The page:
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Archive for September, 2013

Bridge to China summer update

Chris JDillon20 September 2013

Img: Starbucks Beijing Dazhalan Branch

Starbucks Beijing Dazhalan Branch

The summer has been a busy time for Bridge to China, as it was necessary to presume that the two students working on the Mandarin conversations, Binqian Cai and Ting Zhang, would not be available after the end of October.

42 of the roughly 50 conversations are now online: Bridge to China conversations

Phew!

The conversations follow Mr Smith’s trip to Beijing to attend a conference and also a short return visit to UCL of the Chinese people he meets at the conference. The story is loosely based on a trip to Beijing I made in April this year, but any resemblance to people living or dead …

The conversations are colloquial and natural, and so all fall into the intermediate and advanced levels (which is not yet indicated). I’m not aware of a similar free resource (or paid one, come to think of it).

So, what now?

  • There is grammar in the conversations which was not adequately covered in the earlier voluntary grammatical work. I intend to work with students to fill these holes (which currently are filled by notes in the vocab sections).
  • I intend to work with volunteers to proofread what has been done.
  • Once the texts are finalised, I aim to get them recorded by native speakers.
  • I’m currently considering what sort of exercises it would be good to add.
  • Recently there has been some interest in adding other types of content furthering UCL-Chinese relations.
  • Help on any of these aspects gratefully received!

Incidentally, the picture is the Beijing Dazhalan Branch of 星巴克 Xīngbākè (星 xīng = star; 巴克 bākè “the sound ba + conquer” is a go at “bucks”; one presumes it wasn’t clear what bucks meant!), where we can imagine Mr Smith having his coffee in: Ordering a coffee in a café

Changing behaviour ELDG blog – Post-it mapping

MattJenner10 September 2013

This post was originally written by Elena, Harveen and Caroline – the team who received the ELDG grant:

 

BCT Taxonomy student site logo

 

 

 

 

 

 

On Thursday 29th August, Caroline Wood and her student developers, Harveen Kaur and I (Elena Panagiotopoulou) met to start thinking about mapping out content for the site. From our previous discussions and from reading this helpful e-learning blog on Articulate.com, we knew we had to carefully plan the sequence of activities that our students would be led through. At the beginning of our meeting, we used the ‘Silent Post-it technique’ to brainstorm independently on ideas about the content and what would make the site more engaging. We used post-its to write downour ideas and we then discussed them thoroughly one by one. Using the post-its, we created a flowchart in order to put the content in order:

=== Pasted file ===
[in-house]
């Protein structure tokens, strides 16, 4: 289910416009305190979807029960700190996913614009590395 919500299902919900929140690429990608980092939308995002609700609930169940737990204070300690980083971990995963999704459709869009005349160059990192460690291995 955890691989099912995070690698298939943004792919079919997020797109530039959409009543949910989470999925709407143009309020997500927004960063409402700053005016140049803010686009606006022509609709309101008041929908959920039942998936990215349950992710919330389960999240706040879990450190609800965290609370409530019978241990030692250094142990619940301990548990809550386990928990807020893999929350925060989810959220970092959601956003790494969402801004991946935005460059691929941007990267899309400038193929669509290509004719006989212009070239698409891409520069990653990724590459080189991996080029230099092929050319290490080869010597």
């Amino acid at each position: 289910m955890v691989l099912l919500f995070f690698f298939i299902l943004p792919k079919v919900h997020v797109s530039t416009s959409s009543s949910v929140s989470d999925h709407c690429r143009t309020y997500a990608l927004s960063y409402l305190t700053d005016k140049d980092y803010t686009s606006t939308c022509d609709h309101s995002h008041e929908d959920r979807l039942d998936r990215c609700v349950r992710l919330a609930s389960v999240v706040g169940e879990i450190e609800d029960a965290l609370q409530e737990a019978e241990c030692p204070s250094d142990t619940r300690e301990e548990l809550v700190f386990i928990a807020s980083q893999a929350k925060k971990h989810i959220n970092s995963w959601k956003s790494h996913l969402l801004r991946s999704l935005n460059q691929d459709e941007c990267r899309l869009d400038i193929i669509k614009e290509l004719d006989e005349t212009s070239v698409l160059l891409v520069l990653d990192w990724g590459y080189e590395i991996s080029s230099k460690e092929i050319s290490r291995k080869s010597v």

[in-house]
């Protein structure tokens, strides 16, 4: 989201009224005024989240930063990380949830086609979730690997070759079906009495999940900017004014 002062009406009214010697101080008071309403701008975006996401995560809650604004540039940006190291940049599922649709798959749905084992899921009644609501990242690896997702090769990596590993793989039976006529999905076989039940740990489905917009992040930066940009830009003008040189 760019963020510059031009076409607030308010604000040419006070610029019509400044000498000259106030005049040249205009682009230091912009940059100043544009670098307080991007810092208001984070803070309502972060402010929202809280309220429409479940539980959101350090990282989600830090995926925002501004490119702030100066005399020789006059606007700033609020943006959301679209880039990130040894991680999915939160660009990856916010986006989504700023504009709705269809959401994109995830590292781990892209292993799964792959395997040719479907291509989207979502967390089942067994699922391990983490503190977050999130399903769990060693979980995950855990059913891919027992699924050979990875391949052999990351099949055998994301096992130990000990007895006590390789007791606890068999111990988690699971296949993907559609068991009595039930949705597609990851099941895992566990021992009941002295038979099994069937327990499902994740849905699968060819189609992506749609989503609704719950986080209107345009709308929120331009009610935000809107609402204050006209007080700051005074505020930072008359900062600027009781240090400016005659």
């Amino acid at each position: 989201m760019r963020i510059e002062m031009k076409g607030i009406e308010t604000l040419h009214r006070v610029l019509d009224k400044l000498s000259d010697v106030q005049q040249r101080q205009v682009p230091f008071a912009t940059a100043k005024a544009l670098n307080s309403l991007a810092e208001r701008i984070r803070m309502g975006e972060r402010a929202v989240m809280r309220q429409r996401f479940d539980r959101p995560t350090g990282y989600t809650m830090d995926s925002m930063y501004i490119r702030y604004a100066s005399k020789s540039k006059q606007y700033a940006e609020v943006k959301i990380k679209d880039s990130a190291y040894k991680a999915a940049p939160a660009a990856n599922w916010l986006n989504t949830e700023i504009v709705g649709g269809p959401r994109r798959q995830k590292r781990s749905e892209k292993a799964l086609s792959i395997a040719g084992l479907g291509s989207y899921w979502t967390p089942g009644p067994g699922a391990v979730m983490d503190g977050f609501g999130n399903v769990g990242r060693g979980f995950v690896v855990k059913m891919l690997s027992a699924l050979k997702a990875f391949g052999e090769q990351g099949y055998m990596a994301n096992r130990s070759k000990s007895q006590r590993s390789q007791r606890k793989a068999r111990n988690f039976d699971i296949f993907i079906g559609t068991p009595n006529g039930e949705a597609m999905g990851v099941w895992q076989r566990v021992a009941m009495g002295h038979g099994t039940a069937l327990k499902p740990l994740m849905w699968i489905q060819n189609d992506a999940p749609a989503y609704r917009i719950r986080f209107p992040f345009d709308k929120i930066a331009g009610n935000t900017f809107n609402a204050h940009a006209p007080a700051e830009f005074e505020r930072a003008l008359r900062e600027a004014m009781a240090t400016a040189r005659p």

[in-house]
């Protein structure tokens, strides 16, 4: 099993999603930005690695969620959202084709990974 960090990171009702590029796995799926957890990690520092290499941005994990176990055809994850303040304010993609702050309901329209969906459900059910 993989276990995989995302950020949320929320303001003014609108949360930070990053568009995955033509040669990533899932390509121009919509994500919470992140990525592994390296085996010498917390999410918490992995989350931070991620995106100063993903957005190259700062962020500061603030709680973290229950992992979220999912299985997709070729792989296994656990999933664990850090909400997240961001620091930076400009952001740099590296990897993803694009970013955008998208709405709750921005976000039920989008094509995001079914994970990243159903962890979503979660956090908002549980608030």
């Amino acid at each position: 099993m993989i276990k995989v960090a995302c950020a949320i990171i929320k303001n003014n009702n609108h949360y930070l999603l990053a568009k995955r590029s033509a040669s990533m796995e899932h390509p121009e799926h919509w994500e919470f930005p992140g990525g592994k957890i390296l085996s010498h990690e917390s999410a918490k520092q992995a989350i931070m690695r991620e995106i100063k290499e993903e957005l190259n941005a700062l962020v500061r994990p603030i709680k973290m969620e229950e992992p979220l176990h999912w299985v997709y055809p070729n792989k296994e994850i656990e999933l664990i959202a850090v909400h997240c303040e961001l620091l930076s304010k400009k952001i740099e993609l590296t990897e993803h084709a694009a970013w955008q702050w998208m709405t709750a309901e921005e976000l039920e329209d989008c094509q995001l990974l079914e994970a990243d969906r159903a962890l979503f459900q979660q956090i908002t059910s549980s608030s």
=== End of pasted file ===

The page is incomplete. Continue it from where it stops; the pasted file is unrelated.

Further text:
Using 'Silent Post-it technique'

Capturing ideas – using ‘Silent Post-it technique’

Putting Post-its in order

Caroline, Harveen and Elena putting Post-its in order

As we’re all behavioural scientists on this team, we automatically started discussing how we could structure content using different behavior change techniques (BCTs) to increase the amount of time that our students want to spend on the site:

Techniques used
Set out learning objectives and outcomes of the module Setting of goals
A ‘buddy’ or character to guide students through the resource Providing social support
Series of interactive quizzes Practicing skills
Option to access resources anytime through quick links Practicing skills
Certificate available for students who complete all quizzes Positive reward
Quizzes will gradually become more difficult Graded tasks
There will be lots of examples and feedback during and after tasks Providing feedback
Positive reinforcement given throughout the tasks Support and praise
Timing! Providing an estimate of how long each task will take Setting of goals
Make the task topics relevant for students Relevant and personally useful problem solving
Building your own intervention task – something which they could build on for their 3rd year research project. Action planning for future learning
Know that their input will continue to improve this resource for them and for future students Engagement and involvement
Share with the students our journey in making this resource for them Engagement and involvement

At the end of our meeting, we had a more clear idea about the content of the site. Our next step will be to each take a section of the content and be responsible for building on Moodle.